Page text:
Russell Moore, dean of the school of theology for Southern Baptist Theological Seminary and the executive director of the Carl F. H. Henry Institute for Evangelical Engagement, testified last week about global warming before the U.S. Senate Committee on Environment and Public Works.
<?xml:namespace prefix = st1 ns = “urn:schemas-microsoft-com:office:smarttags” />Moore spoke about the beliefs of Southern Baptists at Thursday’s hearing entitled “An Examination of the Views of Religious Organizations Regarding Global Warming,” <?xml:namespace prefix = o ns = “urn:schemas-microsoft-com:office:office” />
“The first area of concern is that the biblical text not be used as a vehicle for a political agenda–no matter how commendable the agenda might be,” Moorestated. “To tie the authority of the Bible to the shifting and revisable scientific and public-policy proposals of one’s global warming agenda is unhelpful to the debate at best and trivializing of Christian faith at worst.”
Southern Baptists “are not opposed to environmental protection,” Moore argued, but they are “concerned about the ways in which religious arguments are used in this debate, possibly with harmful consequences both for public policy and for the mission of the church.”
Moore complained that the media presents the issue of global warming “as a seismic shift in evangelical political engagement–away from concern with the so-called ‘Religious Right’ issues such as abortion and marriage and toward a ‘broader’ agenda more compatible with the platform of the Democratic Party.”
“This hyper-politicization of the gospel is a key reason why conservative Protestants in the 20th century distanced themselves from the liberal bureaucracies of the National Council of Churches and the mainline denominations,” Moore claimed. (He did not criticize conservative Christians for political involvement.) “The partisan political dynamic further impedes the conversation among evangelicals,” he said.
Moore also argued that proposals of many environmentalists were the result of “utopianism” and “apocalyptic scenarios” that ignore the evangelical “understanding of the narrative of history as outlined in Scripture.”
“And, ultimately, God will redeem his creation by freeing nature from [sin’s] curse,” Moore argued. “In our care for creation, we must maintain the limits of environmental action, knowing that the ultimate liberation of creation has everything to do with our resurrection and the resumption of human rule through Christ over this universe.”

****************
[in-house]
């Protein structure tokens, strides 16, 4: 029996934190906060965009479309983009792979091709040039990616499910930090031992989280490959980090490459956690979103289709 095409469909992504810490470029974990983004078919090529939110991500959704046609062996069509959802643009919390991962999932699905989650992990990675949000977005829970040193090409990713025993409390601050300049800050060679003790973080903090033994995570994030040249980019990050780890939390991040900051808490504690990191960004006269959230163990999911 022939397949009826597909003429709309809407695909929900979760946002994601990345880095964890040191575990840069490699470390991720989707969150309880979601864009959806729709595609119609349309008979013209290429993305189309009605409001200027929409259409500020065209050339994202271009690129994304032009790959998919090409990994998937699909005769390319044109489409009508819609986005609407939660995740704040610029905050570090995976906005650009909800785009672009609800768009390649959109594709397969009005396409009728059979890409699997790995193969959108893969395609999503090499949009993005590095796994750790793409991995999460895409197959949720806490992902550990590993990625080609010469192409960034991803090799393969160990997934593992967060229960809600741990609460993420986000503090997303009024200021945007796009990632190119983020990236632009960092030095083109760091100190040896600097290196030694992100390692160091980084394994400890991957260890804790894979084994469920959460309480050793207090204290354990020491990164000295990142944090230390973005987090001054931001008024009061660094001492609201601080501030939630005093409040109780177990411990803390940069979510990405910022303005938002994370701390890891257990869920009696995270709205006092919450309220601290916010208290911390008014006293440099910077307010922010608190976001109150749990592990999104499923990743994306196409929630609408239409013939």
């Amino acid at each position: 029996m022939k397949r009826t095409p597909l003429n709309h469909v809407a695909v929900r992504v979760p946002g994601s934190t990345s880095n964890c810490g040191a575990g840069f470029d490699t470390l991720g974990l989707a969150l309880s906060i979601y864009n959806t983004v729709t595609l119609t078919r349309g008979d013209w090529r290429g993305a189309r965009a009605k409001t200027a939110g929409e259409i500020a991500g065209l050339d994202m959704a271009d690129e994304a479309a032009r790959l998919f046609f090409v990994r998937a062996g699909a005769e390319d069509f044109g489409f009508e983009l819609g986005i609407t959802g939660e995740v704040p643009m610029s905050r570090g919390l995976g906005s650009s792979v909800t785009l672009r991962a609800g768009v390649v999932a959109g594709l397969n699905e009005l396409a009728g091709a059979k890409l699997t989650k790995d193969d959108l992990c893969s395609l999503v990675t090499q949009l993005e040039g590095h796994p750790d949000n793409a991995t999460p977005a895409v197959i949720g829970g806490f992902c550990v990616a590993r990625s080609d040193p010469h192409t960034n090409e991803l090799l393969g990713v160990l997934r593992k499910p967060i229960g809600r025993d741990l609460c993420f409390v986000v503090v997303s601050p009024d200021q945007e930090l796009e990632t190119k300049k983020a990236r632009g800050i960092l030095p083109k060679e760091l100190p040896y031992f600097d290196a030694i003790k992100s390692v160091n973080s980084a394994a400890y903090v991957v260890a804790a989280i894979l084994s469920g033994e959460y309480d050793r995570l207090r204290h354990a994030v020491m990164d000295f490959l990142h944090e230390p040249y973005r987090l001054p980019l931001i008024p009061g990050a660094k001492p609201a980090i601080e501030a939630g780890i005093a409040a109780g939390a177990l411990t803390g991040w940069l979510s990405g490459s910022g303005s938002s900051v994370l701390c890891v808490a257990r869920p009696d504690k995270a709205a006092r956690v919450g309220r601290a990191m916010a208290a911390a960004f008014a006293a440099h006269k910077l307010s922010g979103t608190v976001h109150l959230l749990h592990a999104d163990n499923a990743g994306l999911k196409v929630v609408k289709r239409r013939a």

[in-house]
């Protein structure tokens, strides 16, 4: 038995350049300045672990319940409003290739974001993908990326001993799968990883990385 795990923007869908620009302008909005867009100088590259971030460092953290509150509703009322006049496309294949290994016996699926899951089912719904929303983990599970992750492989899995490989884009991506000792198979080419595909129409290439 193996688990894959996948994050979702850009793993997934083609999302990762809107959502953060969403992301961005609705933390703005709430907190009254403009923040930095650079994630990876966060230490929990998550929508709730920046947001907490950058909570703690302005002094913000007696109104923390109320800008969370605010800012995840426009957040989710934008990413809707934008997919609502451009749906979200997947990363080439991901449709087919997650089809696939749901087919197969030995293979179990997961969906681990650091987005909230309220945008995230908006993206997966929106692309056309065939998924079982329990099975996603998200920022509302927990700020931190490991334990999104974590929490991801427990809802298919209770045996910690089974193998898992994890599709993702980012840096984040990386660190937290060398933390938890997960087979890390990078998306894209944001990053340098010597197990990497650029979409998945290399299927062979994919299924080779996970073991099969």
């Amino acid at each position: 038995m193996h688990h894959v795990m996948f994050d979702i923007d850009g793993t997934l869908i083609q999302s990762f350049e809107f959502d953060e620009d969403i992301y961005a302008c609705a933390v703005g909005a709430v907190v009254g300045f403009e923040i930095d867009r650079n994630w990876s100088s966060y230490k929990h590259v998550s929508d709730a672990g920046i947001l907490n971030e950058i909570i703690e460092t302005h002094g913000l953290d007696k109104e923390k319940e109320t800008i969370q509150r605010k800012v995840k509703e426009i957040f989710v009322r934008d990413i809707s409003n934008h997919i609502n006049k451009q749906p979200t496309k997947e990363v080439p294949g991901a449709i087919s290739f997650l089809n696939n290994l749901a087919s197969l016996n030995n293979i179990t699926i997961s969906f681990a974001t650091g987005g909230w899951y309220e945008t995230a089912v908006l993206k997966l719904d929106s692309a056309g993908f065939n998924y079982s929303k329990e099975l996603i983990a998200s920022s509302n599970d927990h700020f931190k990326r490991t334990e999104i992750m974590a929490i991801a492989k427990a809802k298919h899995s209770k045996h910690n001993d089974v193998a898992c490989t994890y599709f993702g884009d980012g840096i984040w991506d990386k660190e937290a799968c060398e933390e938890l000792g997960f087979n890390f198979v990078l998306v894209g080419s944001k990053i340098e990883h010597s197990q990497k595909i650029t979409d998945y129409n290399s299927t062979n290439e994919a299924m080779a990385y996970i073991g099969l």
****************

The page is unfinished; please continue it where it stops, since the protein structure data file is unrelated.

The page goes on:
As a result, Moore dismissed “global government action on climate change” as a flawed attempt to “reverse the curse of the Fall.”
He said Southern Baptists will not support programs that do not recognize “the limitations of such human endeavors, especially since so much of the language of the secular environmentalist movement often veers into techno-idolatrous triumphalism that is closer, in the minds of evangelical Christians, to the Tower of Babel than the Ark of Noah.”
During his testimony, Moore cited Calvin Beisner, spokesman of the Cornwall Alliance (formerly known as the Interfaith Stewardship Alliance), and concluded with his testimony by endorsing the organization’s 2006 document “A Call to Truth.”
As EthicsDaily.com reported last year, several signers and one of the writers of that document work for organizations that have received money from ExxonMobil.
Other religious leaders at the hearing also cited the “A Call to Truth,” or scientists who work for organizations that have received money from ExxonMobil, in order to argue against actions to prevent global warming.
David Barton, president of WallBuilders and an advisory member of the ISA, pointed to the “Cornwall Declaration” as evidence that global warming is not a serious threat. He called the Declaration “a very accurate rendering of [evangelicals’] theological position.”
Barton claimed that because of the evidence presented in the “A Call to Truth” document that “Evangelicals will oppose placing the theoretical needs of the environment over the actual needs of the poor.”
He also cited research by Paul Driessen of the Congress for Racial Equality, an organization that has received money from ExxonMobil.
James Tonkowich, president of the Institute on Religion and Democracy, also spoke against claims of global warming. He justified his arguments by referring to individuals who work for organizations that have received monetary support from ExxonMobil, including Jay Richards of the Acton Institute and Paul Driessen of the Congress for Racial Equality. Richards signed the “A Call to Truth” statement and Driessen was one of its writers.
Republican Senator James Inhofe, the ranking minority member of the Senate Committee on Environment and Public Works, cited the “Cornwall Declaration” during his remarks at the hearing. He argued that the statement “provides a biblically based interpretation of God’s calling to us to be stewards.”
Inhofe also attacked Richard Cizik, a vice-president of the National Association of Evangelicals who has spoken out for taking action to prevent climate change. Inhofe called Cizik “a global warming alarmist” and claimed that “Cizik does not represent the views of most evangelicals.”
Other religious leaders testified at the hearing in support of greater efforts to stop global warming: Episcopal Church presiding bishop Katharine Jefferts Schori, Rabbi David Saperstein of the Religious Action Center for Reform Judaism, Jim Ball of the Evangelical Environmental Network, and John Carr of the U.S. Conference of Catholic Bishops. The committee’s chairman, Democratic Senator Barbara Boxer, also spoke at the hearing.
Brian Kaylor is communications specialist with the Baptist General Convention of Missouri. He is on a communications committee for the New Baptist Covenant Celebration.
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